Perspectives on Cancer Care presents a series of chapters highlighting different circumstances and approaches to the complex reality of cancer care. In each chapter the author presents their own picture of their experience of the individual′s needs and the care required to address these needs, illustrating the particular sensitivity, trust, empathy and support required in the care of patients with cancer and their families. The holistic approach to total care is a prominent feature in cancer care and this is illustrated througout the various chapters.
This collection of persectives on cancer care:
- highlights particular issues in the field
- encourages ′best practice′
- draws on the expertise of specialist practitioners in the field of cancer care
- features a holistic approach to cancer care, illustrated through scenarios
Foreword (Professor Roger Watson).
Introduction (Tonks N. Fawcett and Anne McQueen).
1 Cancer: a journey of discovery (Tonks N. Fawcett).
Cancer as a journey.
The treatment journey.
Life after treatment.
The cancer care journey: then and now.
Cancer journeys: stories and narratives.
Reflections on the journeys.
2 Integrating cancer genetics into healthcare (Roseanne Cetnarskyj).
The relevance of genetics to the nurse′s practice.
Identifying individuals with or at risk of genetic conditions.
Gathering multi–generational family history information.
Using family history information to draw a pedigree.
Recognising a mode of inheritance in a family.
Assessing genetic risk.
Referring individuals to specialist sources.
Genetic laboratory testing.
Communicating with individuals, families and healthcare staff.
Rare cancer syndromes.
3 ′Being with woman′: the care of the childbearing woman with cancer (Rosemary Mander).
Significance of cancer in childbearing.
Interaction of the cancer with the pregnancy and childbirth.
Cancer, childbearing and conflicts of interest.
Implications for the midwife and other staff.
Support for the childbearing woman with cancer and her family.
4 Mucositis and the development of a new instrument for the measurement of oral mucositis in children (Deborah Tomlinson and Lillian Sung).
Pathophysiology of oral mucositis.
Measuring oral mucositis in adults.
Measuring oral mucositis in children.
Development of children′s international mucositis evaluation scale.
5 Facing the challenges of primary malignant brain tumours (Shanne McNamara).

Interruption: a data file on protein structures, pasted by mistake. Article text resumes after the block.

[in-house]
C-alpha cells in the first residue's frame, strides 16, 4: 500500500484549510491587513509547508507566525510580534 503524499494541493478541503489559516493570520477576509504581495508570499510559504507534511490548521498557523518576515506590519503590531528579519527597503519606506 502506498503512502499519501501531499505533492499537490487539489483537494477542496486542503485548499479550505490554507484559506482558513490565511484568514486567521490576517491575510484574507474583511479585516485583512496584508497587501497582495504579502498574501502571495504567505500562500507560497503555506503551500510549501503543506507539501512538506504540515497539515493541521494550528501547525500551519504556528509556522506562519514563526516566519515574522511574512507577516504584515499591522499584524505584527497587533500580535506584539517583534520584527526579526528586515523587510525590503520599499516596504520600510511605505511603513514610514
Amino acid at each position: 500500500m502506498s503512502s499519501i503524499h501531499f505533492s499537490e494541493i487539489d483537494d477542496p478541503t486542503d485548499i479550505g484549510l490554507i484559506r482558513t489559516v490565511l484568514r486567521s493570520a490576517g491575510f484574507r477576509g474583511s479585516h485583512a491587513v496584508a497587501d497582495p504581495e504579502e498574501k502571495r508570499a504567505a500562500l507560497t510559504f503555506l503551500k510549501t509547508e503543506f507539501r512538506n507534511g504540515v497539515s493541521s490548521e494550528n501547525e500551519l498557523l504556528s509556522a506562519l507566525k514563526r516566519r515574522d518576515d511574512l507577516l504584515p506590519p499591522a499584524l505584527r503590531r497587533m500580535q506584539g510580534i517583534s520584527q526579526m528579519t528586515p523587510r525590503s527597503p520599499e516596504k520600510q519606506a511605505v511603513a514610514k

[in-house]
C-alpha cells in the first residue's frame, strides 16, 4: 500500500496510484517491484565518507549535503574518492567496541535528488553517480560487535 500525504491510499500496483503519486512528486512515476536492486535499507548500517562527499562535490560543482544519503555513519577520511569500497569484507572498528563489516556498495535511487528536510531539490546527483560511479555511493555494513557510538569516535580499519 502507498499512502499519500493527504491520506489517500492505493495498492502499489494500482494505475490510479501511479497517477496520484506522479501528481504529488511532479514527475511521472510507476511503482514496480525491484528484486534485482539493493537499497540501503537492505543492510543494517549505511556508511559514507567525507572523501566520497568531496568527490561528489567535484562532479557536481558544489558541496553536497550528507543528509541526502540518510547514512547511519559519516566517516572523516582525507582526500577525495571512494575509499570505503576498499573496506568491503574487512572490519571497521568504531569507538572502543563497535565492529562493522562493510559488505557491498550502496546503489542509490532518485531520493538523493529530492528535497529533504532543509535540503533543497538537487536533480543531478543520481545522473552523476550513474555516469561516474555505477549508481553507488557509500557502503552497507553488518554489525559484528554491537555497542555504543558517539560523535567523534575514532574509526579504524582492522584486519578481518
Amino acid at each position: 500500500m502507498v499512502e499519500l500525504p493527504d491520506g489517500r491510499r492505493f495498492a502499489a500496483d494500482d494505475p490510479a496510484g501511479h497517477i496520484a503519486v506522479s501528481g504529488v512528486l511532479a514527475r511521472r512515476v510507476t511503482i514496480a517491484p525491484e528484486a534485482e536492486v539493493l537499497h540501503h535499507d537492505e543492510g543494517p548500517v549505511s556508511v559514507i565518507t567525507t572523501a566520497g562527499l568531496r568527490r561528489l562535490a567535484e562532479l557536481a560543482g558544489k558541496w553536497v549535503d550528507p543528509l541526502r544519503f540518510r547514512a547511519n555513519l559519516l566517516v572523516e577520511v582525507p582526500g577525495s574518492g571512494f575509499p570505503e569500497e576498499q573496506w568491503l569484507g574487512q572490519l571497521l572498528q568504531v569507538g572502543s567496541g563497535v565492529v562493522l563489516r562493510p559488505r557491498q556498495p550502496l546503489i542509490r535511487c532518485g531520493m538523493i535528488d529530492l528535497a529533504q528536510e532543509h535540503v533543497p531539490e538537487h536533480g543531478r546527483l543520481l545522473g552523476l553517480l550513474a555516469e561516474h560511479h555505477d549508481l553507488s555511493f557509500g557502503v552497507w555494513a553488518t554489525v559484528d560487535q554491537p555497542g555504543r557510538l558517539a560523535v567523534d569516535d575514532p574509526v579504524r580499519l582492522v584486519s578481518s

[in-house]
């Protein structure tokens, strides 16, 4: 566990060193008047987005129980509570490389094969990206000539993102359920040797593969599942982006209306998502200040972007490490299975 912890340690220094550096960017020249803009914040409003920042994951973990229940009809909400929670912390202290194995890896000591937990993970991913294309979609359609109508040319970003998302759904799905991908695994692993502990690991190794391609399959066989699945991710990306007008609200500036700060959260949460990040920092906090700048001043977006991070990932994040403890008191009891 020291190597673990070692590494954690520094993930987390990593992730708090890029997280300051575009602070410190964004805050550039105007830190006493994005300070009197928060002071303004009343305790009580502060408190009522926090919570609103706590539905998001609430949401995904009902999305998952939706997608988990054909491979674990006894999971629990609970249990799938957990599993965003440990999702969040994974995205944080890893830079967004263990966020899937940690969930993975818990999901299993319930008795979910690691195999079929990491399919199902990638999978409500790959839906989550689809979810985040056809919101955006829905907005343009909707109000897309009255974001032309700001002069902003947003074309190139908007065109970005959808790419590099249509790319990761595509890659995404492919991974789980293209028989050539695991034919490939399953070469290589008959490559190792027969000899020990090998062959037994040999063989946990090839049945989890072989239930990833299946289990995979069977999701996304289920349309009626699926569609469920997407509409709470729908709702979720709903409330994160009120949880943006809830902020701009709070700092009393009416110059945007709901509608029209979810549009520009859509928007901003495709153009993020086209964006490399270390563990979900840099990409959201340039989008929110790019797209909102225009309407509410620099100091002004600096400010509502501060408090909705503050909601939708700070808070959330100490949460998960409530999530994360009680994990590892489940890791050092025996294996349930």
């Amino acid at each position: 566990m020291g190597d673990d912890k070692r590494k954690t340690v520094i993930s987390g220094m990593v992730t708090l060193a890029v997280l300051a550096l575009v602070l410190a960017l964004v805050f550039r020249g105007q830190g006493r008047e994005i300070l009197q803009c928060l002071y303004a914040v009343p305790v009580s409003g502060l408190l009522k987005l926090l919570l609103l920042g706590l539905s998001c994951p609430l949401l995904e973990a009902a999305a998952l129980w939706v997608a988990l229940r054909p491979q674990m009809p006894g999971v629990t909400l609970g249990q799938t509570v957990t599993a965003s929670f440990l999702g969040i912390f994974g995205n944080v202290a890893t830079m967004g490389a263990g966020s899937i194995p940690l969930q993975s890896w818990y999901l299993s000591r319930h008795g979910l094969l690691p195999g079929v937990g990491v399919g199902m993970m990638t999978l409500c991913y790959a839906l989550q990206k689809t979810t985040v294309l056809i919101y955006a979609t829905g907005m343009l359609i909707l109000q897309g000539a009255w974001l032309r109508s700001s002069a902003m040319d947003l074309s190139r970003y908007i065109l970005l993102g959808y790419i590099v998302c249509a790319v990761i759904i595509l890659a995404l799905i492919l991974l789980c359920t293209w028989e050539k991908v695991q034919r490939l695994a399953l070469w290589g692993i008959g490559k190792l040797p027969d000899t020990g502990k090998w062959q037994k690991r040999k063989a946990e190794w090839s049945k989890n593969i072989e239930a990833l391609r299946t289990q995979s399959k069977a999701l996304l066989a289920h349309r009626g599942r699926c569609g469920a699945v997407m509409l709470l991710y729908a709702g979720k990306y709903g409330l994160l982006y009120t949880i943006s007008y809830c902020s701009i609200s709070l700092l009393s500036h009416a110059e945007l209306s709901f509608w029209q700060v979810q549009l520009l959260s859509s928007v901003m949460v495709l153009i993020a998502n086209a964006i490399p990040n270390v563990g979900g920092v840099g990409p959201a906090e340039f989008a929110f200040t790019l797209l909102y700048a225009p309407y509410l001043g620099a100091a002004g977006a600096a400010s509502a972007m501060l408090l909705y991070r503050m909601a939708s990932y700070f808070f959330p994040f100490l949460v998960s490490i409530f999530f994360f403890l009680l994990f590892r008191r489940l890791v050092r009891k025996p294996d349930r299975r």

Origins and classification.
Clinical manifestations of primary malignant brain tumours.
Impact of diagnosis on the patient and their family.
A multidisciplinary approach.
6 Cancer and the surgeon (Ashley Brown).
Becoming a cancer surgeon.
Surgery as a treatment regime for cancer.
Principles of cancer surgery.
The surgeon and the patient newly diagnosed with cancer.
The multidisciplinary team.
Recovering from cancer surgery.
The surgeon and the clinical nurse specialist.
The joys and heartaches of a cancer surgeon.
7 Cancer pain (Papiya B. Russell and Anil Tandon).
The concept of total pain.
Assessment and management of emotional, psychological or spiritual pain.
Assessment and management of pain.
The use of adjuvant analgesics.
The specific challenge of neuropathic pain.
Other pain–relieving measures.
Relieving pain at the end of life.
8 Cancer–related fatigue (Antonia Dean).
Definitions of cancer–related fatigue.
The experience of cancer–related fatigue.
Assessing and measuring cancer–related fatigue.
Causes and mediators of cancer–related fatigue.
Management of cancer–related fatigue.
9 The clinical research nurse in cancer clinical trials (Patricia B. Campbell).
Preparation of research nurses.
Phases of clinical trials in cancer care.
The nurse patient relationship in cancer clinical trials.
10 Emotional work of caring in cancer nursing (Anne McQueen).
Caring in cancer nursing.
11 The management of rectal cancer and the consequences of treatment (Gillian Knowles and Rachel Haigh).
Incidence, risk factors and aetiology.
Presenting features, diagnosis and staging.
Management and treatment.
Self–care and supportive interventions.
12 Sustaining hope in people with cancer: developments in palliative and end–of–life care (Margaret Colquhoun and Vicky Hill).
The nature of hope.
Models and frameworks.
The Gold Standards Framework.
Liverpool Care Pathway for the Dying Patient.
Models, frameworks and hope.
Conclusion (Tonks N. Fawcett and Anne McQueen).
Colour plate section.